A letter to the Indian women: Reflections of an Octogenarian

Women’s Day 2023: Women play a critical role in the socio-economic and cultural development of our society— they should be looked up to as skilled architects of society.

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Women's Day 2023: A Woman is a skilled architect of society

By Sarla Ahuja

My grandson told me it’s Women’s day on March 8th. He asked me curiously how, as an octogenarian, I look at the evolution, growth, and empowerment of women in India.

50 years ago, the United Nations earmarked March 8th as International Women’s Day. I was a young mother back then, starting out my first orders to make garments from my small home-based unit in Delhi. I’d involve women from the neighborhood to help, instructing them to ensure the product was good to export. I was focused on working and empowering the women I employed to build a future for themselves, an identity of their own that was distinct from their roles as wives and caregivers.

Before this seemingly coincidental new beginning for women in the world and those in my neighborhood— I used to work as a tailor in a garment factory.  There was no dearth of people who would discourage me. I had to decide in my first years working in a garment factory— should I continue? What will happen to my little children? Like any other mother, I’d be worried about how my children were doing, did they eat? However, I never dreamed about converting these challenges into opportunities.

I left the job because I felt I was not able to take care of my kids at home. Before leaving, the owner of the factory appreciated my tailor skills and asked me to take some orders from home. Factories run on much stricter regulations now. At the time, the flexibility to take work home, as long as I delivered the desired output, was a blessing.

I took my experience of working as a tailor in another factory to build a space for these women to hone their skills, bring some money back to their families to help with their children’s education, and save some for their future.

Neighbors did not like the idea one bit. They threatened to report me to the authorities and get rid of the ‘nuisance.’ Threats from the husbands and families of the women I employed were common. I have been fortunate to work very closely with thousands of women in our factories since then. Factory jobs empowered women to gain financial control and autonomy; I have seen lives change with access to education, employment, and opportunities that had a rippling effect on those around them. When I look back, I think my decision to continue working despite the endless challenges that stared at me helped me impact thousands of lives. All I knew was God had plans. All I had to do was work and help those around me.

New Beginnings are built on the work of those who came before

For any change to take hold, it is important to take what is and work incessantly to make it better. Much like the way that the year UN adopted March 8th as International Women’s Day, it was preceded by years of work by women who came before— and set in motion a potential for a new change and channeled the purpose into a campaign that today unites women across the world.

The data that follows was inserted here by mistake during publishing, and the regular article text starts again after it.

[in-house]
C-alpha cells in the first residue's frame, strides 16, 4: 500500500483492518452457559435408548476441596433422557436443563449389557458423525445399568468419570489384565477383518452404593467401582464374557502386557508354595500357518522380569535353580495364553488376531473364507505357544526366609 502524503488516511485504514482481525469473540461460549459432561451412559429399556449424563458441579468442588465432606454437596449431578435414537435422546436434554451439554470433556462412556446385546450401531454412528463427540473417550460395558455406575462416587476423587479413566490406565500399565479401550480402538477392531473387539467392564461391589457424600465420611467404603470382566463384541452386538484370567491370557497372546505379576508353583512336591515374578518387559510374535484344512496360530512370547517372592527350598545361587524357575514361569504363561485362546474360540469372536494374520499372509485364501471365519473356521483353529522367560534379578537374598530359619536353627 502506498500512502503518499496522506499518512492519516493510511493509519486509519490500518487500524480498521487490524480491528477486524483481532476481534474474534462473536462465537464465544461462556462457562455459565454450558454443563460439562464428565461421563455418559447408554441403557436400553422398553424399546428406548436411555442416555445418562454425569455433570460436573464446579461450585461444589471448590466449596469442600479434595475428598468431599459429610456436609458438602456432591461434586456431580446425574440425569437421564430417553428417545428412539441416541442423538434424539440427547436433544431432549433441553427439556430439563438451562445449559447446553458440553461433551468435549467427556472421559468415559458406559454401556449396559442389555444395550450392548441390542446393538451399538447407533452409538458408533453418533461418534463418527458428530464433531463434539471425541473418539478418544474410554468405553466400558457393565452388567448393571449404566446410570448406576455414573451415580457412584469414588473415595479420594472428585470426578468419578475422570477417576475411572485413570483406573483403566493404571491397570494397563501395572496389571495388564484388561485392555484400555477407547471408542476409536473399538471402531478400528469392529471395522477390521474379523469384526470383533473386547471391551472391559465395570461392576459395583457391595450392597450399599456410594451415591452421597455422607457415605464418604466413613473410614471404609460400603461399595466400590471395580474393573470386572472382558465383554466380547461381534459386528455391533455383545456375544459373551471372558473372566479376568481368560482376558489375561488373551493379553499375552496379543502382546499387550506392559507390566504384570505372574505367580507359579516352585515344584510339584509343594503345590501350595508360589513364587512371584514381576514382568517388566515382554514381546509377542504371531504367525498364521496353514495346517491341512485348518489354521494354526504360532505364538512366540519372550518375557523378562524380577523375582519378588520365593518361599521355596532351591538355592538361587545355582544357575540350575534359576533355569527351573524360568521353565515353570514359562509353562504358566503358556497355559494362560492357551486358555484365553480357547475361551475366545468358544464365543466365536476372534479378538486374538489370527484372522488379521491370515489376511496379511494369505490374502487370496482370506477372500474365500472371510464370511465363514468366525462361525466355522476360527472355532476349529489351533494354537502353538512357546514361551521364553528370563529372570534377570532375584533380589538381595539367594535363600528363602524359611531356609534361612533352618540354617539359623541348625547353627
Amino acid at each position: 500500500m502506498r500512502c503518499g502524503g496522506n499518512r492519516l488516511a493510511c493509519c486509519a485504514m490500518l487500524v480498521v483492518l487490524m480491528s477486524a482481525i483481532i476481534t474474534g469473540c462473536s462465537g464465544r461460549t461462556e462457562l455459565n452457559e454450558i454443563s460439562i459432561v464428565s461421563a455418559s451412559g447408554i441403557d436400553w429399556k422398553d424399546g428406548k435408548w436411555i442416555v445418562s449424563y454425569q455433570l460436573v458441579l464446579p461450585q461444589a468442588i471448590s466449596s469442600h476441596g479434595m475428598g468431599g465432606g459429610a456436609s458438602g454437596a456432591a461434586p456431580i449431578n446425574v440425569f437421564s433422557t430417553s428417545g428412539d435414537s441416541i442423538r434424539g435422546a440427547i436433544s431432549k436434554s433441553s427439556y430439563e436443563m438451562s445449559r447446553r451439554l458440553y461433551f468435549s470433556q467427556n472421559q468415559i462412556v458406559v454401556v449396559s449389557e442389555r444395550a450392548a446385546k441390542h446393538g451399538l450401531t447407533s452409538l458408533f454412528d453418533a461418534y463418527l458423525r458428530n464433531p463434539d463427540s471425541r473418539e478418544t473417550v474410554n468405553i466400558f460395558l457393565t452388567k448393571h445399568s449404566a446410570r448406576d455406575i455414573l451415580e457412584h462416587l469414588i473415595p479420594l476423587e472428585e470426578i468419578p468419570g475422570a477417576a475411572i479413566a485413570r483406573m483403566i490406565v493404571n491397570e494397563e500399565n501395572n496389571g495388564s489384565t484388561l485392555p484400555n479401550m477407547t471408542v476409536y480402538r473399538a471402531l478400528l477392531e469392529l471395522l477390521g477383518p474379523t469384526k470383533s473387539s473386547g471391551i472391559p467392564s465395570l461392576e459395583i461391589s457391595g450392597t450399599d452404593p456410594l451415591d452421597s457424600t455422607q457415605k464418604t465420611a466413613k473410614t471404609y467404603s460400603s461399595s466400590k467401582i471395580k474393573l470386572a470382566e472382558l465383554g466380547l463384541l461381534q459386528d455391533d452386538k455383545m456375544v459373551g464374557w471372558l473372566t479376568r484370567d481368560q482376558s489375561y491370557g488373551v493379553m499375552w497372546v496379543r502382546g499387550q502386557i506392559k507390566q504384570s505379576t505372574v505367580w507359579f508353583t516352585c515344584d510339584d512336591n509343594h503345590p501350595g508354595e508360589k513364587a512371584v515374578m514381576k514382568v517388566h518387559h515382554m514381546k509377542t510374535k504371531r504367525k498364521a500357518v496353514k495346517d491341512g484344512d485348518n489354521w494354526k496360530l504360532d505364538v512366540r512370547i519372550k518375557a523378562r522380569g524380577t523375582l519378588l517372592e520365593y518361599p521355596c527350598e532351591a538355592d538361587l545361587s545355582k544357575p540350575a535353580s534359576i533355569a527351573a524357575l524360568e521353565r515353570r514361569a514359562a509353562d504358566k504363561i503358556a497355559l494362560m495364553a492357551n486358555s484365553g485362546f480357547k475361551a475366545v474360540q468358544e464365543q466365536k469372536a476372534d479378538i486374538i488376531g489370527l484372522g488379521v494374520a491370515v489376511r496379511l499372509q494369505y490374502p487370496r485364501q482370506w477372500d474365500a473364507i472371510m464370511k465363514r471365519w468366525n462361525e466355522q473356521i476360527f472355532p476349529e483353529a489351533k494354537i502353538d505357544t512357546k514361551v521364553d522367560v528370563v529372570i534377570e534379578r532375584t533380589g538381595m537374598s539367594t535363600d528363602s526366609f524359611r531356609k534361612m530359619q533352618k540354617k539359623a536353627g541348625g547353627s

Perhaps that’s why it feels odd when my grandson asks me if I knew that my work at the time was adding to the change, to a global shift in women’s rights. I told him I did not.

To the Indian Women—The future is bright, but a long road ahead

‘Amma, what do you see for women in India in the future?’ He asks me next. Things have changed. The future is bright, I say, but there is a long road that we have to travel.

For many, perhaps the adoption of March 8th by the UN signified a pivotal moment— or even a hope that this meant that women everywhere were liberated. But that reality and its intended effects may have taken longer to arrive in most corners of the world.

Today, what started as a small home unit, enriches 115,000 lives— now we must work to sustain those lives. ‘Thank you, Amma’ he says and tells me that this year too, we will observe  Women’s Day across all our factories — where every woman who has contributed to putting together what Shahi is today can feel a sense of pride for what they have accomplished.

‘One last question Amma, he says— what would you say to the Indian women today?’

I look at him, and without any hesitation, I say:

A Woman is a skilled architect of society (Nārī samājasya kuśalavāstukārā।)

Women play a critical role in the socio-economic and cultural development of our society— they should be looked up to as skilled architects of society. However, for this to happen, it is important that they be given opportunities.

So I say to the Indian Women – Work. It’s your right.  You’re free. Don’t be afraid to voice your opinion. Even the might of all the reasons not to do so should never douse your spirit. Have faith.

[The author is the founder of Shahi Exports. Sarla Ahuja started Shahi Exports in her home in New Delhi which over time became India’s largest garment manufacturer and exporter. Views expressed are personal]

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First published on: 08-03-2023 at 09:00 IST
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